Police in northern Mexico arrested six people Wednesday for allegedly trafficking in fake coronavirus vaccines.
The federal Public Safety Department said the arrests were made in the northern border state of Nuevo León, though they did not say what kind of fake shots were involved or whether they had been offered for sale.
“You don't play around with health, and in these moments of pandemic, nobody should be profiteering,” said Public Safety Secretary Rosa Icela Rodríguez.
Assistant Health Secretary Hugo López-Gatell later said that the fakes were presented as Pfizer vaccines, which are only available in Mexico through government vaccinations teams. He said the suspects had offered the vaccines for sale for the equivalent of around $2,000 per dose.
The Health Department said the fake Pfizer vaccines were being offered for sale at a health clinic known as “Spine Clinic by Imperio” in a suburb of the northern city of Monterrey.
Analysts have long worried that criminal gangs in Mexico could seek to steal, hijack or counterfeit much-desired vaccines or medications during the pandemic. There have been hijackings or thefts of medicines and oxygen, but this is the first instance of criminal activity related to vaccines.
Also Wednesday, Mexico's Defense Secretary, Gen. Luis Cresencio Sandoval, announced he had tested positive for COVID-19. Sandoval said he would isolate at home and continue working while receiving treatment.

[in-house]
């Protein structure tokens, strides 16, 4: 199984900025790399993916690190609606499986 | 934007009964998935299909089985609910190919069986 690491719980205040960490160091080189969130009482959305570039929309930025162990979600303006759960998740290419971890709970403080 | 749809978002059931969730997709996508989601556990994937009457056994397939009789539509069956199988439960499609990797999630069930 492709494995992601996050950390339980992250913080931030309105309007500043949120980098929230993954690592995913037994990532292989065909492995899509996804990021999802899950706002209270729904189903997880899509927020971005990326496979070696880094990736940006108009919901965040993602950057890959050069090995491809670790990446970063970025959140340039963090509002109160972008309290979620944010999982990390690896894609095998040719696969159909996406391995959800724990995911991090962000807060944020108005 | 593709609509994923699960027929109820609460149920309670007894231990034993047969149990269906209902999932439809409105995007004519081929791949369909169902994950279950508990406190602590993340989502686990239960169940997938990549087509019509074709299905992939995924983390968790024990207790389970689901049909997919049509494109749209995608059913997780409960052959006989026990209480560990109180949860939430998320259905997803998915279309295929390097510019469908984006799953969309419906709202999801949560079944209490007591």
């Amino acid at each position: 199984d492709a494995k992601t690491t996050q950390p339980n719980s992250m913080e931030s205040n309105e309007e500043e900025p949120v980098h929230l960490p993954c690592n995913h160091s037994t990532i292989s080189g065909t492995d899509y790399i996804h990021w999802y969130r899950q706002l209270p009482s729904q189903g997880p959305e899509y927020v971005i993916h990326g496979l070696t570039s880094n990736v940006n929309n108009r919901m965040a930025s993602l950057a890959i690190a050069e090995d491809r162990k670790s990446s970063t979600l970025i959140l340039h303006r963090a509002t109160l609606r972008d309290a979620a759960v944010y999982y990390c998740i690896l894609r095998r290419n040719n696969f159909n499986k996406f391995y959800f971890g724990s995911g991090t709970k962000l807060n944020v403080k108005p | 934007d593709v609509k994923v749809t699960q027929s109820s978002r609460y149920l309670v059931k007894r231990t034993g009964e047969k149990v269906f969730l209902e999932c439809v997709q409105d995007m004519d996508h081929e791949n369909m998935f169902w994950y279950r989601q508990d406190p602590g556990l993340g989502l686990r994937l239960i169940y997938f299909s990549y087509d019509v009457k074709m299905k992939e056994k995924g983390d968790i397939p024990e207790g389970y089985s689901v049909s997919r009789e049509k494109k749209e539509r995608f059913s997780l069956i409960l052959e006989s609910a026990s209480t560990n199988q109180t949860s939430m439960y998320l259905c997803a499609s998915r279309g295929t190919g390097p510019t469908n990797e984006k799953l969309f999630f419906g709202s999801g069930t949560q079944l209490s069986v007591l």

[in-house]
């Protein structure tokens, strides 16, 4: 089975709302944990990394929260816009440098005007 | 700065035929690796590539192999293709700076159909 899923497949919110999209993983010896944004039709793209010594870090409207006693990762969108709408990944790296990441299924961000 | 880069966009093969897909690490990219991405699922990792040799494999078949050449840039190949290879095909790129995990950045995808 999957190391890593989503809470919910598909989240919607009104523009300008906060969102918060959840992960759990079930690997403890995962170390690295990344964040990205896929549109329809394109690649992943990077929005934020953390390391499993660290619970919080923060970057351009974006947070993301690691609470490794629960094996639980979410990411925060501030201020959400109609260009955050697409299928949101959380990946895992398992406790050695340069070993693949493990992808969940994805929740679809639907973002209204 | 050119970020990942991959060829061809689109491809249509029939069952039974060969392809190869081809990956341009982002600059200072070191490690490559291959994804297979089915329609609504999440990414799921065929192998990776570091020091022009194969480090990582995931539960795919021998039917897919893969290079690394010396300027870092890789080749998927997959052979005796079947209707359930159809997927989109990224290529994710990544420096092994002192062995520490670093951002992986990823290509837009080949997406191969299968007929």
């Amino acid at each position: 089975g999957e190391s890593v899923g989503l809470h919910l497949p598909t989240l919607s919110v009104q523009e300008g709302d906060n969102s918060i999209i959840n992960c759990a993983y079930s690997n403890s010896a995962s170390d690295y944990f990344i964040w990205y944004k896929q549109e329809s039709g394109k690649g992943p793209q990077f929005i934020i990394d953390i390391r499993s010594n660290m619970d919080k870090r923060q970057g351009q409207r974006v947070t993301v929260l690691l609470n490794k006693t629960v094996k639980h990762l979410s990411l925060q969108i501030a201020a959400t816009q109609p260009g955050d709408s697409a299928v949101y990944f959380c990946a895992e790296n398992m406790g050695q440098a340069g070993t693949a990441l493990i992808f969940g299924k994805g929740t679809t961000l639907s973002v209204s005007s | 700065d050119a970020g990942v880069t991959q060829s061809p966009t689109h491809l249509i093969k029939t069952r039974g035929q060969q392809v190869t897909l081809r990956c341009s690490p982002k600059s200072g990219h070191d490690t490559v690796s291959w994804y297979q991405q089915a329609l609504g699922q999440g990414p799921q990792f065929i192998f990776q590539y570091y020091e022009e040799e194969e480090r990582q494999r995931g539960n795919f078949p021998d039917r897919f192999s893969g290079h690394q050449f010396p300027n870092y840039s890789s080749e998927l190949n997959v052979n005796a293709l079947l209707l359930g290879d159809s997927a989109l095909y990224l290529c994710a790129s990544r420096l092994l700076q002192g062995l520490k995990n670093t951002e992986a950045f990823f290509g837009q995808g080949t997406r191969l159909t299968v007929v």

Mexico's Health Department reported 1,075 newly confirmed COVID-19 deaths Wednesday, bringing the total death toll to 177,061. The total number of cases rose by almost 9,000 to 2,013,563.
Coronavirus Vaccine Coverage
Mexico also announced that so far in the pandemic, 991 migrants in Mexico had caught the coronavirus and 49 had died of COVID-19. Most migrants in Mexico come from, or through, Central America. A total of 3,684 Mexican migrants have died of COVID-19 through Jan. 18, almost all of them in the United States.
The country has now administered over 1 million coronavirus vaccines, but has not yet fully vaccinated its 750,000 front-line health care workers.
However, many government vaccination teams began this week taking photographs of the elderly people who got their first vaccinations; combined with the fact the people had to show their voter ID cards to get the vaccines, the photographs drew criticism in a country where such practices have been used to pressure voters in the past.
Assistant Health Secretary Hugo López-Gatell said the vaccination teams should not take such photographs, and that people were within their rights to refuse to have their pictures taken.